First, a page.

Bayanda Mzoneli

About Bayanda Mzoneli

Bayanda Mzoneli is a public servant. He writes in his personal capacity.

During times crises, all ideas should be considered to try and come with solutions to deal with prevailing crises. As a result, I was pleased to read the speech delivered by the Democratic Alliance’s new Head of Policy, Ms Gwen Ngwenya at the Economic Association of Namibia, in Windhoek on 7th of November 2019. It contained an interesting perspective on what was likely to be the DA’s conceptualisation of non-racialism.

In her speech, Ms Ngwenya, places emphasis on addressing inequality through improvements in education, rather than focussing on employment equity or broad-based economic empowerment. She argues that by fixing the education system, there will no longer be unequal candidates to warrant empowerment, the focus will be on merit.

Of course this perspective ignores a lot of complexities and contextual issues about South African history, but I found it interesting nonetheless. It is overly simplistic and presupposes that empowerment and merit are mutually exclusive, which sorts of reinforces the racism that empowerment policies try to address.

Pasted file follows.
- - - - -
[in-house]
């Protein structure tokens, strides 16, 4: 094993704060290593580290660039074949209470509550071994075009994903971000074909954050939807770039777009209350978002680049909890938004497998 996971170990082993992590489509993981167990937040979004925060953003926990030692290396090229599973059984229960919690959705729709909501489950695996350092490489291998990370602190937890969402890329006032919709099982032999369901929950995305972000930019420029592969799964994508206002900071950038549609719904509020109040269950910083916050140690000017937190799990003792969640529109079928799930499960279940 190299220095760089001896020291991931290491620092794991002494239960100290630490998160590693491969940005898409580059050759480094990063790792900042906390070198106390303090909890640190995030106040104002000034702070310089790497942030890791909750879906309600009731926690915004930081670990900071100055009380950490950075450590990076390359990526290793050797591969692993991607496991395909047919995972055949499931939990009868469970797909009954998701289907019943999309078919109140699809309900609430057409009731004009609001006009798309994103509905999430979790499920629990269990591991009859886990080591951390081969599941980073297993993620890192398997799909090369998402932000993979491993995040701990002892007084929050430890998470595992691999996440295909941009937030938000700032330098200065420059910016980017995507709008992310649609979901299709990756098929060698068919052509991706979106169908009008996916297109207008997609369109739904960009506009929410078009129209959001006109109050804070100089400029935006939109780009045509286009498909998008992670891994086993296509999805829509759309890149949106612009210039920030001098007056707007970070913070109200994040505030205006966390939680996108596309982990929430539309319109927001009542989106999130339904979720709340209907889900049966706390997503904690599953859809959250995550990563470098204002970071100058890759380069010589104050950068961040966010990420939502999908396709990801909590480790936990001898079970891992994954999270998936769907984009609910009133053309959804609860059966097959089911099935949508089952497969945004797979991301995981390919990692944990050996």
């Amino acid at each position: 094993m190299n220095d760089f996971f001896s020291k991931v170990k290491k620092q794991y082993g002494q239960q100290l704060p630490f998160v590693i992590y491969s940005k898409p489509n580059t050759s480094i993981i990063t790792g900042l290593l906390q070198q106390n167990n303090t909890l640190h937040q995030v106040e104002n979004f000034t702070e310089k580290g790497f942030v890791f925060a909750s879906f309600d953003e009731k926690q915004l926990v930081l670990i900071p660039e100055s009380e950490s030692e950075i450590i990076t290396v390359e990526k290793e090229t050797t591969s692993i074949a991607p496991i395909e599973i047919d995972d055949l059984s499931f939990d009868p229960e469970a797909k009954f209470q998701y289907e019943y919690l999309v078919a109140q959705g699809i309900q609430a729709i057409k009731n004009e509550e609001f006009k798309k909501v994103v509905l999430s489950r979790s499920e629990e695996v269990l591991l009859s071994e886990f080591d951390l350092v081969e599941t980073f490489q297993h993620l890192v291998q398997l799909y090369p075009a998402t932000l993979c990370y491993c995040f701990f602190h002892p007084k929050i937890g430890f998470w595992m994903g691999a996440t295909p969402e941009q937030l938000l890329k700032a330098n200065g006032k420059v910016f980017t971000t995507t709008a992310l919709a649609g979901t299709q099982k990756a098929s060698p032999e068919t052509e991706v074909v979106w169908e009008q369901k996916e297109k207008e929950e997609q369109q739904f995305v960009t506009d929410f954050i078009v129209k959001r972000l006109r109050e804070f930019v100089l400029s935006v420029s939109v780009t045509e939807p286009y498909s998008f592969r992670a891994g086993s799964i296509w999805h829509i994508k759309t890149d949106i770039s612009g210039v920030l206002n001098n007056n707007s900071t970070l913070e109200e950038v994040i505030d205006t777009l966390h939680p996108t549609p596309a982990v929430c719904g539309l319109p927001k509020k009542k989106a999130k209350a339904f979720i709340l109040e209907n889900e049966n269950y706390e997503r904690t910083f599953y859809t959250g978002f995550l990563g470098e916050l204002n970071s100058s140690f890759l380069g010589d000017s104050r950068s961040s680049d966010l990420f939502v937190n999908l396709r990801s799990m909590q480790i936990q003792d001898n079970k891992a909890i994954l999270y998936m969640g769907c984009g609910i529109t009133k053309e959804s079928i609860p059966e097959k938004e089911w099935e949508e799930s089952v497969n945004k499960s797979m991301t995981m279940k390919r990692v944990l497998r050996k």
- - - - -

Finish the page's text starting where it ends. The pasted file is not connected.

I encourage anyone who is not an impregnable fortress of arrogant ignorance to read the speech. A full version of it is on website.

Given my interest, I have waited with bated breath for the release of the DA’s Discussion Documents towards its April policy conference, to see what new perspectives will emerge out of the party following its recent desquamation. I should have breathed normally.

On Monday, the DA released the first, Values and Principles, of three discussion documents that it will release towards the policy conference. According to their press statement, the other two are one on Economic Justice Policy, and another on Local Government Priorities.

I rushed to the DA website as soon as I heard the documents were released. Maybe due to my poor navigation skills, I could not find the document nor the statement. So I went to check the DA’s twitter account, after scrolling a few times, I found the tweet with the link to the statement. For some reason it was on the DA Gauteng provincial website.

On the website is a brief statement and a link to the pdf of the document. I did all the above on the phone. When I got to the laptop to type to the article, I could not find the statement on the DA Gauteng website, until I went back to the tweet I had got it from on the mobile.